A number of parents who we have interviewed express frustration at their inability to get their student to talk at length on any issue. They swear that their student has a vocabulary comprised mostly of “Okay, Mom,” “I dunno,” “Whatever,” “If you want,” “Sure, okay,” “Not now,” when it comes to parental conversation.

Some students use these responses when they don’t feel like talking because they are busy, tired, or simply not in the mood. Maybe the student thinks they are just going to hear yet another lecture from the parent. Maybe the student thinks that the parent will start nagging at them yet again. The student may think the parent just doesn’t understand them. Parents need to respect this and not force communication at a bad time. Let it drop and bring it up later.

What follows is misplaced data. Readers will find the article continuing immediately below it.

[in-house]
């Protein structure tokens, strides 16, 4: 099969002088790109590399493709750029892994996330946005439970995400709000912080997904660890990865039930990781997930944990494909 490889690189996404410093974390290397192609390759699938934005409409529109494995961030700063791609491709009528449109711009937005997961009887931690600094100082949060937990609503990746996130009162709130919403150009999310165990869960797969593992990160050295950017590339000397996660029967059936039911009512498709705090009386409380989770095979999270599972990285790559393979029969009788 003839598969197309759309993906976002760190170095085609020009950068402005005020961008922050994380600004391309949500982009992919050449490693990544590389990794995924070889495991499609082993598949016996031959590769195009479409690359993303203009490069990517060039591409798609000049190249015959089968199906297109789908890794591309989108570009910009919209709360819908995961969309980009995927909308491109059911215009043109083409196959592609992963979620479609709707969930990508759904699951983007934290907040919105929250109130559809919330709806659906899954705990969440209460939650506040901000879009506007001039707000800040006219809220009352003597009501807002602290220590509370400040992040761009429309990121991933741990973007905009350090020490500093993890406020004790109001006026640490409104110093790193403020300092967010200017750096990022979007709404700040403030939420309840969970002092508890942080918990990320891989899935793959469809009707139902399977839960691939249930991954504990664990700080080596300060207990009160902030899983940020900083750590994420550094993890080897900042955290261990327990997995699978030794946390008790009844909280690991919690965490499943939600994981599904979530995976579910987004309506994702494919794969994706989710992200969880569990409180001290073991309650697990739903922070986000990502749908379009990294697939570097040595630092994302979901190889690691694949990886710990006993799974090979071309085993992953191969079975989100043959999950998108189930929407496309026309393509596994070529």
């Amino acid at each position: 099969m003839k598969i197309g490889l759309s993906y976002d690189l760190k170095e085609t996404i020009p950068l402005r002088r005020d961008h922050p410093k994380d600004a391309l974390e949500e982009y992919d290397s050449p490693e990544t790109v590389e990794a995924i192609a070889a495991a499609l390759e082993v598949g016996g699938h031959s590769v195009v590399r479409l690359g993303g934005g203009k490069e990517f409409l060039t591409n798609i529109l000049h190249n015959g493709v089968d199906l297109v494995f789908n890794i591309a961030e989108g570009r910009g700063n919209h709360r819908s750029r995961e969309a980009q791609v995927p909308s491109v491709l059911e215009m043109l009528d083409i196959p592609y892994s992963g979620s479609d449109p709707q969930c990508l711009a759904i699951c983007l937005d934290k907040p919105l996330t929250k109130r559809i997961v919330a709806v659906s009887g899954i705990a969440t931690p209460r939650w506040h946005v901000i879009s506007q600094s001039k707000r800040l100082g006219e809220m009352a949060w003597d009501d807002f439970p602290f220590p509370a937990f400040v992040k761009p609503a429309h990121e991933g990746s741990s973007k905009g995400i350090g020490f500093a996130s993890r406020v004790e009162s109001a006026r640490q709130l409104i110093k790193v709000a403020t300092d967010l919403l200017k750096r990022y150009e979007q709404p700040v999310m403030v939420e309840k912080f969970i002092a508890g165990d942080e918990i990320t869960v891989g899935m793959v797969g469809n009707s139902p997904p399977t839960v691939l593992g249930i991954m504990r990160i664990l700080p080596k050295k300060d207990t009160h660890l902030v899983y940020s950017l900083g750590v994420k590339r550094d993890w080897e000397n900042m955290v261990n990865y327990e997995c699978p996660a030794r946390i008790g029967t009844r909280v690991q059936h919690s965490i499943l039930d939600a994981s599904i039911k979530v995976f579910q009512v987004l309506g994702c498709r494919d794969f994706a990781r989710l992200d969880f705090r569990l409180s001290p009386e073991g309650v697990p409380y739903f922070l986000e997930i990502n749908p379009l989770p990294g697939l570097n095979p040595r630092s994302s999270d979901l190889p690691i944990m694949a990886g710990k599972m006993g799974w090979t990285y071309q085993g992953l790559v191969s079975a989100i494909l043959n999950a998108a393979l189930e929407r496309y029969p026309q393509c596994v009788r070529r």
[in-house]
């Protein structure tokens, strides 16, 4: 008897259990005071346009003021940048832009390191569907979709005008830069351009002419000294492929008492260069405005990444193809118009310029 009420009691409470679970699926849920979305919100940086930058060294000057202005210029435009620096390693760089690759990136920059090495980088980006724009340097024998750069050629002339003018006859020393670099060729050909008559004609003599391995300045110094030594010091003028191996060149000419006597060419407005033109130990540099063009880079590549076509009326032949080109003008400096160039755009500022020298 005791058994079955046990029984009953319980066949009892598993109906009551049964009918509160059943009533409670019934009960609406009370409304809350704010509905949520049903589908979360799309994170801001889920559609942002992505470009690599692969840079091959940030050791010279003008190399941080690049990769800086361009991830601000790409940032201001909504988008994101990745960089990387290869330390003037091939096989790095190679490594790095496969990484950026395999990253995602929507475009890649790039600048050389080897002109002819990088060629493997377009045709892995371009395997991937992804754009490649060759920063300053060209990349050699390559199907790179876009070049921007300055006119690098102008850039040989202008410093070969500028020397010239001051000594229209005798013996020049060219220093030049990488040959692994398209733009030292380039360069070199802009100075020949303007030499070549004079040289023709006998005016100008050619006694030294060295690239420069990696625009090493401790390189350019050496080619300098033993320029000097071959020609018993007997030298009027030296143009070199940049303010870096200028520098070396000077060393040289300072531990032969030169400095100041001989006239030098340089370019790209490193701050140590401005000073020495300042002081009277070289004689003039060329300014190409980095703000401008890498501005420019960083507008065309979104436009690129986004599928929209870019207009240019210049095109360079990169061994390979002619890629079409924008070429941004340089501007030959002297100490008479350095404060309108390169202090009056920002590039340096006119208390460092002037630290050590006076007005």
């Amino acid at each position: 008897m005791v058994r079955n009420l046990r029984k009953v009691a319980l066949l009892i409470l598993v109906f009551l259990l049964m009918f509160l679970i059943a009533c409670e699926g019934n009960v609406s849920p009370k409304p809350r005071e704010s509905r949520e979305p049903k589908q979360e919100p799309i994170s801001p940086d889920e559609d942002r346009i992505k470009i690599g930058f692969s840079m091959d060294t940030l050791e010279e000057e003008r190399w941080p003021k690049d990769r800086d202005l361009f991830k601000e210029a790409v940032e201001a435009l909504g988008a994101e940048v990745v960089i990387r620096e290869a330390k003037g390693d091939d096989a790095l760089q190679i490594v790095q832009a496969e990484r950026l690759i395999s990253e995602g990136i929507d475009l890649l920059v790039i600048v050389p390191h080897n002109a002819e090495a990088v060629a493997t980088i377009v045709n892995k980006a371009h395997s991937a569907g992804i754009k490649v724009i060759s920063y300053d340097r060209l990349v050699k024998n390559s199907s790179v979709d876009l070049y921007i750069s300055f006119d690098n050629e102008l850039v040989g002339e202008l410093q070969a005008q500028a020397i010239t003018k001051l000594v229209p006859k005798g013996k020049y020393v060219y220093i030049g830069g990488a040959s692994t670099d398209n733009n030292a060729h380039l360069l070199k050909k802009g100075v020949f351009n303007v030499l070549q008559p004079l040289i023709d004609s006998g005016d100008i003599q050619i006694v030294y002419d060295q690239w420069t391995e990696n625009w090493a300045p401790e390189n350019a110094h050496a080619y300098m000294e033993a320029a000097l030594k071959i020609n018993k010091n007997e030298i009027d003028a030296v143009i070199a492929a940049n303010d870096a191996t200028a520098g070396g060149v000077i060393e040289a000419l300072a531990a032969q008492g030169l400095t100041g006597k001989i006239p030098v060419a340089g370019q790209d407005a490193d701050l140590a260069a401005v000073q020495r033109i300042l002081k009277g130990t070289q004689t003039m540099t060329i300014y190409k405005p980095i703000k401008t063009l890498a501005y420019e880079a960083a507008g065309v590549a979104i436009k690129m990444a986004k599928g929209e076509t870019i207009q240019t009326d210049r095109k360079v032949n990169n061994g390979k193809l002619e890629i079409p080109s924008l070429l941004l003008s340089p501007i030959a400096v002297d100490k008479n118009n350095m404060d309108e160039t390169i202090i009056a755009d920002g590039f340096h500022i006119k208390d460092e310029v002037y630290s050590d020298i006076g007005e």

GT daughter and mom.

Try to structure a time to talk when the student is apt to be open to it. Students are often tired at the end of a hard school day or an athletic event, and this may not be the best time to try to start a conversation. Or the student may be preoccupied with something else. Think about your student’s schedule and how you can create a time where you will have their undivided attention. Perhaps taking them out to a quiet dinner or some other place where a “one-on-one” conversation can be effectively initiated will work.